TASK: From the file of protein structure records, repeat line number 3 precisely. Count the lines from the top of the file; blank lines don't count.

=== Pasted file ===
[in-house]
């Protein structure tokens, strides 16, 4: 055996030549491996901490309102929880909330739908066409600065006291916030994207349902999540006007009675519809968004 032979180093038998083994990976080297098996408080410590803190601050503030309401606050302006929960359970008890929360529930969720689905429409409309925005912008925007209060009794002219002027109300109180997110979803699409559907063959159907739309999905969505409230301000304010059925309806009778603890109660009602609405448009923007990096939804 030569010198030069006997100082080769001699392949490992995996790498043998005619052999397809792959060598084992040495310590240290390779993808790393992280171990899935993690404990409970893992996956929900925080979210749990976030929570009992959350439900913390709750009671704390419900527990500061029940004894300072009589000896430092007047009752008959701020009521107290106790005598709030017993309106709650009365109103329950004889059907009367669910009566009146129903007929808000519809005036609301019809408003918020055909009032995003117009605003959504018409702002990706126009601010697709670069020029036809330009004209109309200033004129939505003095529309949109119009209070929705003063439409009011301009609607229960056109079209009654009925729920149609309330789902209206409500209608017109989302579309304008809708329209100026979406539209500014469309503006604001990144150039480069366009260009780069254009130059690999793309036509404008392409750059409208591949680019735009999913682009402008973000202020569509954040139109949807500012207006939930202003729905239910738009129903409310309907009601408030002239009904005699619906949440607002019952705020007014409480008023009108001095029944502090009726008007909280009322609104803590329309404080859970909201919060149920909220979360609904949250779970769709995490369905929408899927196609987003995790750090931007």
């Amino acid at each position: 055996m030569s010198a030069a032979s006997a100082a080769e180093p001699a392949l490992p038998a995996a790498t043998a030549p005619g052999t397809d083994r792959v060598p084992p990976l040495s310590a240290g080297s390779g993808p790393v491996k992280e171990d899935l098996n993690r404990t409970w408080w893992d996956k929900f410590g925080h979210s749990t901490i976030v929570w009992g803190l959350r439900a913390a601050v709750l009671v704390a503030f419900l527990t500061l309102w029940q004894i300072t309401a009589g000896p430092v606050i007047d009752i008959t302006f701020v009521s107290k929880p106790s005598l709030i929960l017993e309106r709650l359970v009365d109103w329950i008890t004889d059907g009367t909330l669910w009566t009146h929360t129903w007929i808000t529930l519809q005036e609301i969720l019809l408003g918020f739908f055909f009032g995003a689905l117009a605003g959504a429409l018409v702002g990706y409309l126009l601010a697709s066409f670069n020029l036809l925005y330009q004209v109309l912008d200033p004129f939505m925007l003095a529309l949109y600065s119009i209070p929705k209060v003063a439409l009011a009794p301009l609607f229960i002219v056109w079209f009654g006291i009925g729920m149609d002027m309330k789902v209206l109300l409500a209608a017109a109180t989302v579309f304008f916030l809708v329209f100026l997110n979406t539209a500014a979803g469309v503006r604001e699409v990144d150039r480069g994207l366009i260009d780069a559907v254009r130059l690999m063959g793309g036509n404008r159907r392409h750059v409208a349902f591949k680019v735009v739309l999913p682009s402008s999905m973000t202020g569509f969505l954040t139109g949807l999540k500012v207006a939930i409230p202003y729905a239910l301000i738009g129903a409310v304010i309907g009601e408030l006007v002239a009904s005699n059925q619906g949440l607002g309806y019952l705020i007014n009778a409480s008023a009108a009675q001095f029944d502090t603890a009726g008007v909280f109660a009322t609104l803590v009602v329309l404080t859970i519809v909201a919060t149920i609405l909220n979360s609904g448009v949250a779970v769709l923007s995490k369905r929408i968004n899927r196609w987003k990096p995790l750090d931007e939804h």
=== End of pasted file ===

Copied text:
């Amino acid at each position: 055996m030569s010198a030069a032979s006997a100082a080769e180093p001699a392949l490992p038998a995996a790498t043998a030549p005619g052999t397809d083994r792959v060598p084992p990976l040495s310590a240290g080297s390779g993808p790393v491996k992280e171990d899935l098996n993690r404990t409970w408080w893992d996956k929900f410590g925080h979210s749990t901490i976030v929570w009992g803190l959350r439900a913390a601050v709750l009671v704390a503030f419900l527990t500061l309102w029940q004894i300072t309401a009589g000896p430092v606050i007047d009752i008959t302006f701020v009521s107290k929880p106790s005598l709030i929960l017993e309106r709650l359970v009365d109103w329950i008890t004889d059907g009367t909330l669910w009566t009146h929360t129903w007929i808000t529930l519809q005036e609301i969720l019809l408003g918020f739908f055909f009032g995003a689905l117009a605003g959504a429409l018409v702002g990706y409309l126009l601010a697709s066409f670069n020029l036809l925005y330009q004209v109309l912008d200033p004129f939505m925007l003095a529309l949109y600065s119009i209070p929705k209060v003063a439409l009011a009794p301009l609607f229960i002219v056109w079209f009654g006291i009925g729920m149609d002027m309330k789902v209206l109300l409500a209608a017109a109180t989302v579309f304008f916030l809708v329209f100026l997110n979406t539209a500014a979803g469309v503006r604001e699409v990144d150039r480069g994207l366009i260009d780069a559907v254009r130059l690999m063959g793309g036509n404008r159907r392409h750059v409208a349902f591949k680019v735009v739309l999913p682009s402008s999905m973000t202020g569509f969505l954040t139109g949807l999540k500012v207006a939930i409230p202003y729905a239910l301000i738009g129903a409310v304010i309907g009601e408030l006007v002239a009904s005699n059925q619906g949440l607002g309806y019952l705020i007014n009778a409480s008023a009108a009675q001095f029944d502090t603890a009726g008007v909280f109660a009322t609104l803590v009602v329309l404080t859970i519809v909201a919060t149920i609405l909220n979360s609904g448009v949250a779970v769709l923007s995490k369905r929408i968004n899927r196609w987003k990096p995790l750090d931007e939804h």